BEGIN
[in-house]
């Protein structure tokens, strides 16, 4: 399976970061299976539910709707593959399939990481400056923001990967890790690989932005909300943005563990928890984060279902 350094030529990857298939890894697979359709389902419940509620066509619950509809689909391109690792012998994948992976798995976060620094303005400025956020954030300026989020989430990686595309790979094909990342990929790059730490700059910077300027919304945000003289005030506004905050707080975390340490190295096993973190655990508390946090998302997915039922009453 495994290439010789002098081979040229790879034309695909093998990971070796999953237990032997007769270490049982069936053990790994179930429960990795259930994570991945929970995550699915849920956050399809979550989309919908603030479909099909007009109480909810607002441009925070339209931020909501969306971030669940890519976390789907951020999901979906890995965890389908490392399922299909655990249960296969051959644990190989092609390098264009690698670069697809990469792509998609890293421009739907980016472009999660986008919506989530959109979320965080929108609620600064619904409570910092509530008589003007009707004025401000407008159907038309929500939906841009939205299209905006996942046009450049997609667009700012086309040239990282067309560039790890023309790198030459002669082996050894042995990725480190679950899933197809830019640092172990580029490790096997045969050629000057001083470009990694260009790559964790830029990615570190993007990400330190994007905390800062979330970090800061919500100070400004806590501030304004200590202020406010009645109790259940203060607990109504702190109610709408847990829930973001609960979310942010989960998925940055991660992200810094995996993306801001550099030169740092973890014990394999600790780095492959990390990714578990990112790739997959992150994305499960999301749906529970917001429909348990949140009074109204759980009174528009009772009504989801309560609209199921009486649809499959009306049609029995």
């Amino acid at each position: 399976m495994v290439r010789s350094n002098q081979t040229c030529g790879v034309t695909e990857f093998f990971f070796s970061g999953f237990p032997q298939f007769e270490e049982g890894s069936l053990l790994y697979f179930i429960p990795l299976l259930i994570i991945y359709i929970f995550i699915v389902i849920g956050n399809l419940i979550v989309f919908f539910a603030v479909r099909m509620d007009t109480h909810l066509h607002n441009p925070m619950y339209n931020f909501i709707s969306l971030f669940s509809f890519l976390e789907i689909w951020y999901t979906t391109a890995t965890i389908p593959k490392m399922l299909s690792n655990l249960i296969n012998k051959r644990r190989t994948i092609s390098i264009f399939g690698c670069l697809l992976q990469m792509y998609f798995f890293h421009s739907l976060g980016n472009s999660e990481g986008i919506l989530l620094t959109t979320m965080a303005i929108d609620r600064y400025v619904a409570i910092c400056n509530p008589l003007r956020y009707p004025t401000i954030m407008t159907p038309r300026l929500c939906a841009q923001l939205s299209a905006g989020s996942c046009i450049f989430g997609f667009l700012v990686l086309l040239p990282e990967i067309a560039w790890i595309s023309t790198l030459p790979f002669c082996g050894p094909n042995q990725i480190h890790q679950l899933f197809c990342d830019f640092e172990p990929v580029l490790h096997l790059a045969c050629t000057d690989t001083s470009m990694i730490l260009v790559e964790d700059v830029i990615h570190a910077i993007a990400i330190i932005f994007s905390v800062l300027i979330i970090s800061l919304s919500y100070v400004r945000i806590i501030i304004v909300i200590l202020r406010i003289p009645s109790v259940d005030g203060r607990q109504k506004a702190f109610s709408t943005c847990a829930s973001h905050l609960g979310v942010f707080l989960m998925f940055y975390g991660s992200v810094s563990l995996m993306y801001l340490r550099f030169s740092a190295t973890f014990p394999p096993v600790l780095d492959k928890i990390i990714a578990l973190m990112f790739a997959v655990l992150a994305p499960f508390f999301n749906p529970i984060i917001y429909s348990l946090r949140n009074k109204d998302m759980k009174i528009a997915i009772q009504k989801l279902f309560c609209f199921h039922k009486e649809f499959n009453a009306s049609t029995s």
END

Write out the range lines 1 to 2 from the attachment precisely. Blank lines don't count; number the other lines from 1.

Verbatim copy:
[in-house]
């Protein structure tokens, strides 16, 4: 399976970061299976539910709707593959399939990481400056923001990967890790690989932005909300943005563990928890984060279902 350094030529990857298939890894697979359709389902419940509620066509619950509809689909391109690792012998994948992976798995976060620094303005400025956020954030300026989020989430990686595309790979094909990342990929790059730490700059910077300027919304945000003289005030506004905050707080975390340490190295096993973190655990508390946090998302997915039922009453 495994290439010789002098081979040229790879034309695909093998990971070796999953237990032997007769270490049982069936053990790994179930429960990795259930994570991945929970995550699915849920956050399809979550989309919908603030479909099909007009109480909810607002441009925070339209931020909501969306971030669940890519976390789907951020999901979906890995965890389908490392399922299909655990249960296969051959644990190989092609390098264009690698670069697809990469792509998609890293421009739907980016472009999660986008919506989530959109979320965080929108609620600064619904409570910092509530008589003007009707004025401000407008159907038309929500939906841009939205299209905006996942046009450049997609667009700012086309040239990282067309560039790890023309790198030459002669082996050894042995990725480190679950899933197809830019640092172990580029490790096997045969050629000057001083470009990694260009790559964790830029990615570190993007990400330190994007905390800062979330970090800061919500100070400004806590501030304004200590202020406010009645109790259940203060607990109504702190109610709408847990829930973001609960979310942010989960998925940055991660992200810094995996993306801001550099030169740092973890014990394999600790780095492959990390990714578990990112790739997959992150994305499960999301749906529970917001429909348990949140009074109204759980009174528009009772009504989801309560609209199921009486649809499959009306049609029995």